Veteran Taiwanese politician James Soong, chairman of the People's First Party, is running as a presidential candidate in the 2020 Taiwan elections against incumbent president Tsai Ing-wen.
Suspect, who said he had no idea he had been on a wanted list for four years, detained at polling station in Kaohsiung.
‘I suffered a lot in the Cultural Revolution and I know how valuable democracy and freedom is,’ 73-year-old retiree says.
Early results show incumbent president with about 57 per cent of the vote, with main rival back on 38 per cent.
Fudan team predicts independence-leaning president will be re-elected on Saturday with nearly 60 per cent of the vote, but research is taken down just hours later.
President’s supporters gather in Taipei on night before election with candidate looking to be on course for re-election.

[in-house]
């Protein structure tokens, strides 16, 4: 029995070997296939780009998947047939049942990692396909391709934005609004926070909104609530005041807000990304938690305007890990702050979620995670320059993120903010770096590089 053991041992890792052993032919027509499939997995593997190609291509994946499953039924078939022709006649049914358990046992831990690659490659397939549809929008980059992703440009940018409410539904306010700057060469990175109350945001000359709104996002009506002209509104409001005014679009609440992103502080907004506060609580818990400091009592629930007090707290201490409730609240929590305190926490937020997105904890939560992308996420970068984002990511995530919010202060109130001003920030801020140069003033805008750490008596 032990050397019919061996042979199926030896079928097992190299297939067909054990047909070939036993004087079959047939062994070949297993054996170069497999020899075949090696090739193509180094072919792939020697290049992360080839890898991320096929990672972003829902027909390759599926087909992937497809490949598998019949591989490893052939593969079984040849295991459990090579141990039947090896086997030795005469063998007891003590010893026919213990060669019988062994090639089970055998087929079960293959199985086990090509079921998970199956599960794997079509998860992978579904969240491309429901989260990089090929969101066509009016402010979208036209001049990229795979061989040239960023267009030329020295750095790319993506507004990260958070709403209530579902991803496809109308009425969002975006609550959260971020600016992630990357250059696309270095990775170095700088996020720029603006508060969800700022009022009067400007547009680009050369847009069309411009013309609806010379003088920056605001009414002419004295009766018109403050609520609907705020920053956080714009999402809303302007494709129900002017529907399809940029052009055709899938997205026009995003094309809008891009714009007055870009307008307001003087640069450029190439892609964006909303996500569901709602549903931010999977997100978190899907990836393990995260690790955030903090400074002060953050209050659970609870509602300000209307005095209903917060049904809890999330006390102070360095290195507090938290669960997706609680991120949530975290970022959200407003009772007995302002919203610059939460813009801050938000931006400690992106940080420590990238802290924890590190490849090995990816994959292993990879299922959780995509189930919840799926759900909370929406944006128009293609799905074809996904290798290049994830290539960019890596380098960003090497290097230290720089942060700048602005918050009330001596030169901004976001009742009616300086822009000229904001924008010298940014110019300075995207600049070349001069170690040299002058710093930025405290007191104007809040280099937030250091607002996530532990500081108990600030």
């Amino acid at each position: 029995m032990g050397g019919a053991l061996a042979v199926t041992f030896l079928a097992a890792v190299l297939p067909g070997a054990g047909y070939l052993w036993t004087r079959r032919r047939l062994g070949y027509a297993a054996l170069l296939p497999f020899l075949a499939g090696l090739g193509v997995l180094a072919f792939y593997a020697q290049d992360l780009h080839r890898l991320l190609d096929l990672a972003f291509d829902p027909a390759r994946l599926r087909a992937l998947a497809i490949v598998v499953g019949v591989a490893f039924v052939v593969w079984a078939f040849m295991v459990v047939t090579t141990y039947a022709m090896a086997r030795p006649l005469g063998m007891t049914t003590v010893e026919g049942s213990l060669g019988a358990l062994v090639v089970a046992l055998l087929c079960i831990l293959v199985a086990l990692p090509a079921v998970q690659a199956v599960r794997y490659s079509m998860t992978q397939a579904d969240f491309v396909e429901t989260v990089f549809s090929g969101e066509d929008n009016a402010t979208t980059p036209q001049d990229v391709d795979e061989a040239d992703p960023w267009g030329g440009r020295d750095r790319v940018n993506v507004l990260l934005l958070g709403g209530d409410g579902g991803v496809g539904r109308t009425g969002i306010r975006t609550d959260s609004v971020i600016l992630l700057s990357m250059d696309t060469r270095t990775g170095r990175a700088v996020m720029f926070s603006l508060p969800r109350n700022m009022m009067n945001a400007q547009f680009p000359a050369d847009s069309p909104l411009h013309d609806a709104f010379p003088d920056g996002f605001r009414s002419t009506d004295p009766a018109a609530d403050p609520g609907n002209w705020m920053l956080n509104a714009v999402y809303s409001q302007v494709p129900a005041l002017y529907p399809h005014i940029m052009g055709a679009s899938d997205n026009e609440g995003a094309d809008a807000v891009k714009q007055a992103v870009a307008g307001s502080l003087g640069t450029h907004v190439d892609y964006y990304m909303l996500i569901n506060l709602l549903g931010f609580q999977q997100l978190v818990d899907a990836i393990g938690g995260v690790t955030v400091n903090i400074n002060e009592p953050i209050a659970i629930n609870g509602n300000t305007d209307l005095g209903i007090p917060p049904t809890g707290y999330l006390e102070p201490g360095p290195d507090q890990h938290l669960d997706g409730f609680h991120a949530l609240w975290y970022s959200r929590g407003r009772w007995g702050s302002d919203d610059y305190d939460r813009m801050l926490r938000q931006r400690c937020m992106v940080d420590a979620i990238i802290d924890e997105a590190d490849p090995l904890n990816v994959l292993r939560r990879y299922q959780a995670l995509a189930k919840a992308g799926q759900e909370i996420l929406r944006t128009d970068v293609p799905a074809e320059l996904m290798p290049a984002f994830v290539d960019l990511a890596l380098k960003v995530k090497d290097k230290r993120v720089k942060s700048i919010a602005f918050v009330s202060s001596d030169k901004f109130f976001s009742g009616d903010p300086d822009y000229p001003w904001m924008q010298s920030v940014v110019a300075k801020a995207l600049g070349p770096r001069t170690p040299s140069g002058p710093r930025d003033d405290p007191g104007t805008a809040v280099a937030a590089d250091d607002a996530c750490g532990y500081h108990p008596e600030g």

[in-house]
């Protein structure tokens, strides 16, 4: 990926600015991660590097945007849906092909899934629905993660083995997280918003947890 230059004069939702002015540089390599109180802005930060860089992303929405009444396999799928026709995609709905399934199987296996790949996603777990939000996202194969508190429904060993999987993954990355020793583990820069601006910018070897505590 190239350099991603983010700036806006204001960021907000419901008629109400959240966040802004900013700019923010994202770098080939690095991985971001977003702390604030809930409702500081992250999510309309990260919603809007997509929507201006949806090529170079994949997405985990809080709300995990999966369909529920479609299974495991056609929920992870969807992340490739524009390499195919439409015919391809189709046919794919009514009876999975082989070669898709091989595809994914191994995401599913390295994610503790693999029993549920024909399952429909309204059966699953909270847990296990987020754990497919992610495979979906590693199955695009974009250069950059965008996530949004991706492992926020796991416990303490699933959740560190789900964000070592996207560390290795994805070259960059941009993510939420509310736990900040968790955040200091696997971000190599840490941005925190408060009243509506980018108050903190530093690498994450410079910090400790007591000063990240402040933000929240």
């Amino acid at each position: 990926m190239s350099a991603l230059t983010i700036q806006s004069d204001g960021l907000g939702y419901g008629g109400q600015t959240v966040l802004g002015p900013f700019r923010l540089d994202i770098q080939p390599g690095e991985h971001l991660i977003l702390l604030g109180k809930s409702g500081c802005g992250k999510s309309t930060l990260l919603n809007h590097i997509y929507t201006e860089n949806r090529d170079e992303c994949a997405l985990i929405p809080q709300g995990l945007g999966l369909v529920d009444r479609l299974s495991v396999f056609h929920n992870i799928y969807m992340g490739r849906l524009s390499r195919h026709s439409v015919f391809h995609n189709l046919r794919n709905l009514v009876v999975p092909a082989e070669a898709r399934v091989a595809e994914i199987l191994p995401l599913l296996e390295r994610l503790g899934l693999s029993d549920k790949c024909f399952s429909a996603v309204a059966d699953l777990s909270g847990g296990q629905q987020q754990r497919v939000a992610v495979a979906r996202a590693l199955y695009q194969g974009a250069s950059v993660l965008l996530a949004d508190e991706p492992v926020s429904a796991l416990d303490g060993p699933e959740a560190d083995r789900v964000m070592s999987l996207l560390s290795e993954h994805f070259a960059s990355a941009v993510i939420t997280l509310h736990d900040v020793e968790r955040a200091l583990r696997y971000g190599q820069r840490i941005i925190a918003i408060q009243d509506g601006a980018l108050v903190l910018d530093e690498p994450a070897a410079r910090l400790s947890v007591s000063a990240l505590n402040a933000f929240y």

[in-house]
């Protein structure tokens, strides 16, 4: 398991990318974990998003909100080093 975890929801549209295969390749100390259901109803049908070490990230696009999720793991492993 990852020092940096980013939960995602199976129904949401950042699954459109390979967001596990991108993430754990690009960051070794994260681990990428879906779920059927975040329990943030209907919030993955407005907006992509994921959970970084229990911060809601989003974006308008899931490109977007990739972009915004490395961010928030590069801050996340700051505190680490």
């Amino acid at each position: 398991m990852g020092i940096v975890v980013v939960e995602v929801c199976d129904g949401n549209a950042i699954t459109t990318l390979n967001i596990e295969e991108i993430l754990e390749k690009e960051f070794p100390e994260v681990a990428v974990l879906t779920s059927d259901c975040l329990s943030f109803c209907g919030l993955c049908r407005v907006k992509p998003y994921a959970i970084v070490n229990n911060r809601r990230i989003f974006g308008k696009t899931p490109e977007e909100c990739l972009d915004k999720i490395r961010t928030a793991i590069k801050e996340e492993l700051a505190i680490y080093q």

In the final of a five-part series on Taiwan’s election, we look at how relations between Beijing, Taipei and Washington are affecting the presidential poll.
In the second of a five-part series on a presidential race that will affect Beijing’s relations with Washington as well as Taipei, the Post focuses on the KMT’s candidate.
President Tsai Ing-wen has won support from this group, analysts say, as she plays up ‘sense of crisis’ over Beijing and seeks to position herself as open-minded.
Decision by People’s First Party chairman risks splitting the mainland-friendly vote and may help current leader’s chances of staying in power.
2020 bid would be Soong’s fourth run for top post and he is not expected to win this one either while Lu fails to win enough public signatures, blames former party.